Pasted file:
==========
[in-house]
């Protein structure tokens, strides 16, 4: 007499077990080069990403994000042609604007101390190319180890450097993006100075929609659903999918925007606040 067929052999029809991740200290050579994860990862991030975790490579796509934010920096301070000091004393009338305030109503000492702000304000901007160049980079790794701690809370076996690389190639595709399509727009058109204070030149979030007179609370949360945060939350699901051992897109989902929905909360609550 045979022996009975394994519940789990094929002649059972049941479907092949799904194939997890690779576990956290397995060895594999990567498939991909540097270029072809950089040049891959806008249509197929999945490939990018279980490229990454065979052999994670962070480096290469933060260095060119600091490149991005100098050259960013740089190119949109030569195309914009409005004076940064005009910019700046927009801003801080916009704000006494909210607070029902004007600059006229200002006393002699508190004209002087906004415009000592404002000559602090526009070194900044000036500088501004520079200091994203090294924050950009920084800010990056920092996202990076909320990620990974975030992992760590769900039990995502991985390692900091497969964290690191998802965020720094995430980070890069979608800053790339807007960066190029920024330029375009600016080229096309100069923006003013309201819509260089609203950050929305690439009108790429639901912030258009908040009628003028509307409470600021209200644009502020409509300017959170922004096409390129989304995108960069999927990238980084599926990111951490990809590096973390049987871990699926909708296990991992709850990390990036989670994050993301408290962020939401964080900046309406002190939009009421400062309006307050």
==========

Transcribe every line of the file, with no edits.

[in-house]
């Protein structure tokens, strides 16, 4: 007499077990080069990403994000042609604007101390190319180890450097993006100075929609659903999918925007606040 067929052999029809991740200290050579994860990862991030975790490579796509934010920096301070000091004393009338305030109503000492702000304000901007160049980079790794701690809370076996690389190639595709399509727009058109204070030149979030007179609370949360945060939350699901051992897109989902929905909360609550 045979022996009975394994519940789990094929002649059972049941479907092949799904194939997890690779576990956290397995060895594999990567498939991909540097270029072809950089040049891959806008249509197929999945490939990018279980490229990454065979052999994670962070480096290469933060260095060119600091490149991005100098050259960013740089190119949109030569195309914009409005004076940064005009910019700046927009801003801080916009704000006494909210607070029902004007600059006229200002006393002699508190004209002087906004415009000592404002000559602090526009070194900044000036500088501004520079200091994203090294924050950009920084800010990056920092996202990076909320990620990974975030992992760590769900039990995502991985390692900091497969964290690191998802965020720094995430980070890069979608800053790339807007960066190029920024330029375009600016080229096309100069923006003013309201819509260089609203950050929305690439009108790429639901912030258009908040009628003028509307409470600021209200644009502020409509300017959170922004096409390129989304995108960069999927990238980084599926990111951490990809590096973390049987871990699926909708296990991992709850990390990036989670994050993301408290962020939401964080900046309406002190939009009421400062309006307050």